Today’s post is all about how to stick to your New Year’s Resolutions because let’s face it, we start out with good intentions to change something in our life that we want to change and soon enough, we forget all about them.
I’d love to know how many New Years Resolutions are broken or given up on before the first week of the year is out! I bet it’s a pretty high number and I’m pretty sure I know why it happens a lot of the time if I look at my own personal experience. For me, where I’ve failed at a resolution it’s because I’ve often set myself an unrealistic target for myself which makes my resolution hard to keep and when I fail, I get demoralised and give up
This year I’ve been having a think though and I have a few ideas that will help you (and me) to stick to your New Years Resolutions!
How to stick to your new year’s resolutions
Let other people know about it
Telling people what you want to achieve will definitely help as you’ll feel more accountable for your actions and might think twice about breaking your resolution if you think you’re going to have to explain yourself. They might also be able to help with encouragement and help when you need it.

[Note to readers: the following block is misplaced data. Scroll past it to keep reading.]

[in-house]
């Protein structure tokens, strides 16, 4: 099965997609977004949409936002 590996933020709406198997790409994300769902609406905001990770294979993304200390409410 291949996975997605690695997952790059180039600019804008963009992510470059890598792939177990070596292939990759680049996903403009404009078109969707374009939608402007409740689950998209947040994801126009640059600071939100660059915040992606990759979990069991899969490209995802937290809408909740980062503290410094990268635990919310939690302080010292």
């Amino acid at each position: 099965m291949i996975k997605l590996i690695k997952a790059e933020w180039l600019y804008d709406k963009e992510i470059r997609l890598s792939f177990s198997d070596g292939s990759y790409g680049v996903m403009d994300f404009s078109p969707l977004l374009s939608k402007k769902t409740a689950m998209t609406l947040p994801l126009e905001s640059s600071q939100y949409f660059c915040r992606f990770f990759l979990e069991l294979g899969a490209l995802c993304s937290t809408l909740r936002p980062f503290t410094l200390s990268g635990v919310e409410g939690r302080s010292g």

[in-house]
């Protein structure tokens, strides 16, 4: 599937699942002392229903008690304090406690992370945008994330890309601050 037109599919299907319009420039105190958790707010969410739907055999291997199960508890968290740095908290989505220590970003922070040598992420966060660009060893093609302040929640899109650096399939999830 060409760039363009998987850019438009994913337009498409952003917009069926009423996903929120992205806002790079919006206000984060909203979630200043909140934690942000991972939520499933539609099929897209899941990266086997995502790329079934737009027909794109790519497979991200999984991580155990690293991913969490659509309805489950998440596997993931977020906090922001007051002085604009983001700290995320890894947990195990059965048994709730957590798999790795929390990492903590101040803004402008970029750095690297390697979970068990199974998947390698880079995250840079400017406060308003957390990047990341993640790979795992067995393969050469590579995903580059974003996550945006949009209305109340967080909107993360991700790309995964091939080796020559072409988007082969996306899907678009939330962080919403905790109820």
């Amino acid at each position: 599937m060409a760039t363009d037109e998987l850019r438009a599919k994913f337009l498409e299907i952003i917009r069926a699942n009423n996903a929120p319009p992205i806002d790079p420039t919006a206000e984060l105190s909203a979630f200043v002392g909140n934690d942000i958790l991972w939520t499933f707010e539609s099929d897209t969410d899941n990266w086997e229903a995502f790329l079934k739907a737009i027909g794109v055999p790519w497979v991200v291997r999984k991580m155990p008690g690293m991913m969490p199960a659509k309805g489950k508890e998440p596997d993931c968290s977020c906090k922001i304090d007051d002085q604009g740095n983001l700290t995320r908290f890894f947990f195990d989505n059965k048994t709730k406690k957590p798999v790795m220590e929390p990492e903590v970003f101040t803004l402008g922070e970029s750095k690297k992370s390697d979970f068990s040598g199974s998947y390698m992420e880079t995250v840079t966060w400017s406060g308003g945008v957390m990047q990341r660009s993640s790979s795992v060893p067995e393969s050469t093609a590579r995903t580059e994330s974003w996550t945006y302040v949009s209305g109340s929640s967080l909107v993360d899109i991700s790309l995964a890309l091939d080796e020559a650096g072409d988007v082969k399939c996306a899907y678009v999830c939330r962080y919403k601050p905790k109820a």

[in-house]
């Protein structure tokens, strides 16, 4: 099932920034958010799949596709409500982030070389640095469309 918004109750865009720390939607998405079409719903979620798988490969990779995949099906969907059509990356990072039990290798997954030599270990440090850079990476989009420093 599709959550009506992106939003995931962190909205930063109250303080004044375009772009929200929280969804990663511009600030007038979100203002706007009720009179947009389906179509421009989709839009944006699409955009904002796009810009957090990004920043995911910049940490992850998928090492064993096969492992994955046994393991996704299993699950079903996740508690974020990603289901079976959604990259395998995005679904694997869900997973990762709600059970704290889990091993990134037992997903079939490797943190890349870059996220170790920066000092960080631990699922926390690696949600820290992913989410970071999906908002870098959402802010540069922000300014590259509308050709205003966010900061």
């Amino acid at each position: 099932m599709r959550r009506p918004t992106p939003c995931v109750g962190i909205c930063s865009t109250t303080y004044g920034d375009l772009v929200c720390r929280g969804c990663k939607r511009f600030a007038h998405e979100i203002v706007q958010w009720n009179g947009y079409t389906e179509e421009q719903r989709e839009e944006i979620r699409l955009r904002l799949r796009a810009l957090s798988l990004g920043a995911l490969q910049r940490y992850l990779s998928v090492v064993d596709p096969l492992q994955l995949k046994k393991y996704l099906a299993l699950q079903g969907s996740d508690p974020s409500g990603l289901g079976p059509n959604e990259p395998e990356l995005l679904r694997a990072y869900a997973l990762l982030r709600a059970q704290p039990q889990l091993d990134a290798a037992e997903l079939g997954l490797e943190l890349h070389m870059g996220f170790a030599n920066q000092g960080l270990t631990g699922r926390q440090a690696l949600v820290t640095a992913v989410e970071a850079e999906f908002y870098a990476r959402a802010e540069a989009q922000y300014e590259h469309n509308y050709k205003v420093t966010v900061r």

Write a list
I’m a list-aholic so you might not find this as helpful as I do but I find it helps to write myself a list of how I plan to achieve my resolution and also to chart my progress.
Remember why you want to change
Usually, you set a New Years Resolution because New Year seems like a good time to change something about your life that you’re not entirely happy with or because you want to improve an area of your life. Think about why you’re not very happy with whatever it is and remember that – write it down, stick it on the fridge and remember it whenever you want to give up.
Focus on one thing at a time
Sometimes, I feel a bit overwhelmed because I’m trying to accomplish a million things at once and by trying to do so many things at once, I don’t do as well as I could at each individual thing. This goes for New Years Resolutions to and whereas some go hand in hand (giving up alcohol and getting healthy for example) some just don’t compliment each other that well (writing a book and taking on another big project for example) because you need time to focus on each thing separately to do a good job. Give yourself time to focus on one thing before starting the next and remember just because it’s a New Years resolution doesn’t mean you have to hit your goal in January!
Connect with others who share similar resolutions
Slimming World is the best example of this for me personally – I know how to do it, I can do it but without the accountability and support of a weekly meeting I struggle. Find other people, online or in real life, who share the same goals and you can motivate each other, sharing goals and milestones!
Set yourself reasonable goals and go easy on yourself if you have a bad day (or week). Apparently, it takes an average of 66 days to change a habit or to turn something you do into a habit so don’t expect overnight results. Just keep at it, taking it one day at a time. 😉
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